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By Delia Latham
Pelican Ventures, LLCCopyright © 2012 Delia Latham
All rights reserved.
... I will seek him whom my soul loveth. — Song of Solomon 3:2
Gypsy Lovell eyed the framed print hanging across the room. Daintily drawn letters spelled out what she assumed was part of a scripture. No scholar of holy things, she had still managed to absorb a few basic Bible facts in her twenty-nine-plus years, and after her move to Castle Creek, she'd met more religious people than she'd seen in her entire life.
Besides, it made perfect sense that the quote would be a scripture. She was sitting in the bright, airy visitor's lounge of Solomon's Gate, a Christian dating agency that had taken the conservative town by surprise — and by storm — some months ago. Sharing the bold red-and-white striped sofa with her was the agency's gorgeous, auburn-haired owner, Destiny Gallagher, whose round tummy barely made an impression under her oh-so-chic maternity top.
For the past twenty minutes or so, Destiny had bombarded Gypsy with brochures and flyers and heartwarming testimonials, all touting the success rate of this fledgling business.
Gypsy already knew most of it. She'd done her homework. The fact that Solomon's Gate was a Christian-based company had been part of what drew her here. Though she had never attended a church service, she'd sought this place precisely because she knew most of the clients were religious. That made marrying a stranger, even temporarily, feel a little safer. Men who wore Christianity out in the open like some kind of badge had to be honest to a fault ... or complete wimps. Both of those traits suited her purposes just fine.
Soft laughter interrupted Gypsy's study of the cheerful surroundings. "I lost you, didn't I? I'm sorry, I still get so excited when I talk about this agency."
"I apologize." Gypsy smiled, but if it looked as fake as it felt, she wasn't fooling this bright woman. "I'm afraid I'm easily distracted."
"It's OK. Is this your first experience with a dating service?"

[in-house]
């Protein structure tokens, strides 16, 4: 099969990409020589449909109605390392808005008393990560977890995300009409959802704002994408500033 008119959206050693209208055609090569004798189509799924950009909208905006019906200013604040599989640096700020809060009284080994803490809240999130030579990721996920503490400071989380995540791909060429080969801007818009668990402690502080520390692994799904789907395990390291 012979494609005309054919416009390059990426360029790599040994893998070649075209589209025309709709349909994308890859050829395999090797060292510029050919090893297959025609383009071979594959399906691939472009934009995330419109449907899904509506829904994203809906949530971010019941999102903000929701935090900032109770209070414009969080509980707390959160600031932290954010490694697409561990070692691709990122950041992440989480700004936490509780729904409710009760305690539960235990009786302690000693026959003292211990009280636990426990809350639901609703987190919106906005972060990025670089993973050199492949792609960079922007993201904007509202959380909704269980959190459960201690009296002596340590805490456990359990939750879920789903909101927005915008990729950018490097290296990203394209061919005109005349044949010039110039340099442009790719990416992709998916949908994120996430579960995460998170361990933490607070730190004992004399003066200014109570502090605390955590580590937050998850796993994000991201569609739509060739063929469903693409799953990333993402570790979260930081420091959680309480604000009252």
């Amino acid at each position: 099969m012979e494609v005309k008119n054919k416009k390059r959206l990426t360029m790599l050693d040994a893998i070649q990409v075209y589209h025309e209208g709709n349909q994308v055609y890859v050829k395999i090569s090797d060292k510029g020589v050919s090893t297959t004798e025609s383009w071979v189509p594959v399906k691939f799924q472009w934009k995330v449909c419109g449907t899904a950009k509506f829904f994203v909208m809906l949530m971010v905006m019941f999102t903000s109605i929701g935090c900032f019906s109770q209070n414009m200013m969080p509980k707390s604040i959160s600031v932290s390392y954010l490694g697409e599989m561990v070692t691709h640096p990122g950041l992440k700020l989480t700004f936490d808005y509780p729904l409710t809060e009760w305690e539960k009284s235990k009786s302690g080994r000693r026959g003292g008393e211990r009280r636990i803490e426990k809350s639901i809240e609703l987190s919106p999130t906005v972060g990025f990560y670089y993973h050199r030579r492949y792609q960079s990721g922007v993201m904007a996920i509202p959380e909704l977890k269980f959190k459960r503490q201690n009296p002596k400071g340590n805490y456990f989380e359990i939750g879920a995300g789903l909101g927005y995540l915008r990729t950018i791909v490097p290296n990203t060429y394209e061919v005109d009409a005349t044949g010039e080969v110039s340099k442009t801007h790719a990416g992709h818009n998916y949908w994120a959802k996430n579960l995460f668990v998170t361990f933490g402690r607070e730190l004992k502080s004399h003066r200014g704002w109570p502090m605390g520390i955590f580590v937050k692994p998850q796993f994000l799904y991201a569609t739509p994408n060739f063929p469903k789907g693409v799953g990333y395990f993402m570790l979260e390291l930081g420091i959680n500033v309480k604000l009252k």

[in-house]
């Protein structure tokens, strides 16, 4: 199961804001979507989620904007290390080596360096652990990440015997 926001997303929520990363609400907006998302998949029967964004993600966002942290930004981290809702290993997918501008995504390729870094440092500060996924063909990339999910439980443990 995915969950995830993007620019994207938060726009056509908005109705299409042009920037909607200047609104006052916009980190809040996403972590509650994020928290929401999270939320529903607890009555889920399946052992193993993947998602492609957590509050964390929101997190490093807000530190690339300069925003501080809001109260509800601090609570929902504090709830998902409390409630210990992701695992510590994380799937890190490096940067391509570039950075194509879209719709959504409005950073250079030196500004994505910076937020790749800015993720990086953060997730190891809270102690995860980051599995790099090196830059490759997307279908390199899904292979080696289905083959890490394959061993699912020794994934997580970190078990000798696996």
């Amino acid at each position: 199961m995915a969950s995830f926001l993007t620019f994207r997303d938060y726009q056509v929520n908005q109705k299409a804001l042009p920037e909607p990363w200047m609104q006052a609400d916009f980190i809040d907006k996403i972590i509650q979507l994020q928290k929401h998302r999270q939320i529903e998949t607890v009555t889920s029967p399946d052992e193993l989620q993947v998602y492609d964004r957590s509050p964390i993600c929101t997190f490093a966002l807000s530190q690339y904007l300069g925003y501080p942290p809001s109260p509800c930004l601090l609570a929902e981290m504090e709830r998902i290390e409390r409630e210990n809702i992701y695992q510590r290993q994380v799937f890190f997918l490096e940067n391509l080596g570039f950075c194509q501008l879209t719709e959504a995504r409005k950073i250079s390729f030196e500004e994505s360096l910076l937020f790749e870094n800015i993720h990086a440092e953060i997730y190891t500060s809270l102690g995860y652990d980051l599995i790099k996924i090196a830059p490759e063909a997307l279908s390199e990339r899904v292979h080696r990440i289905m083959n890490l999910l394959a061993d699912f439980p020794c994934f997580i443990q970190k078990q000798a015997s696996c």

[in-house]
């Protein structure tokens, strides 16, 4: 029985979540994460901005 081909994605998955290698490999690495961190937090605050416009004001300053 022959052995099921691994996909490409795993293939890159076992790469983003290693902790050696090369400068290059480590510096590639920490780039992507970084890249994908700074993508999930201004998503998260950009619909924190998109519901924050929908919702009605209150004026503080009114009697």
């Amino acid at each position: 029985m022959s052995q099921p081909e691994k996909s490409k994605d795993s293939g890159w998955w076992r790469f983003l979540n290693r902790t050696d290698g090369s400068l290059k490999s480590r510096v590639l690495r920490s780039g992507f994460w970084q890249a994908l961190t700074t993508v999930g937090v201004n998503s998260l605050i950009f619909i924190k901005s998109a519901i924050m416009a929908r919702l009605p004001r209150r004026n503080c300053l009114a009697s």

She nodded, and a huge fist squeezed her insides. If someone had told her two weeks ago that she'd be sitting where she sat right now, she'd have threatened to turn them into a toad. Not that she had the slightest idea how to turn a person into any kind of amphibian, but she'd been born with the sultry looks to match her ridiculous name, so people tended to suspect she might.
Until now, Gypsy had no plans to ever be married. Watching her mother fade and draw into herself after being abandoned by the love of her life — Gypsy's father — freed Gypsy of any illusions about romance in general, and certainly about happily ever after.
But Destiny didn't know that.
And Gypsy wasn't going to tell her.
"Well, if your application is approved and you become an official Solomon's Gate Seeker, then we'll pray that your first experience will also be your last." The owner's open smile lit up her whole face, including the mesmerizing green eyes with their fringe of lush, dark lashes. She peeked at the application attached to a clipboard on her lap. "Speaking of prayer. I haven't asked you yet about your faith." She looked up and straight into Gypsy's soul. "You are a Christian, aren't you?"
"Depends on what you call a Christian."
The other woman's smile disappeared. "Have you accepted Jesus Christ as your Savior? Do you believe that He is Lord? That He died for the sins of the world, that He rose again on the third day, and that He now lives in the hearts of those who love Him and live according to His Word?" Her otherwise smooth brow furrowed enough to place a neat little crease across her forehead. "It's not a trick question, Gypsy. Either you are a Christian, or you're not."
Gypsy shrugged. "Then I guess I'm not. Is that a problem?"
"Yes, I'm afraid it is." Destiny laid aside the application she'd been studying and shook her head. "My Seekers are Christians. That's the foundation Solomon's Gate is built on. I rarely make exceptions to that rule, and then only when I feel a direct unction from the Holy Spirit."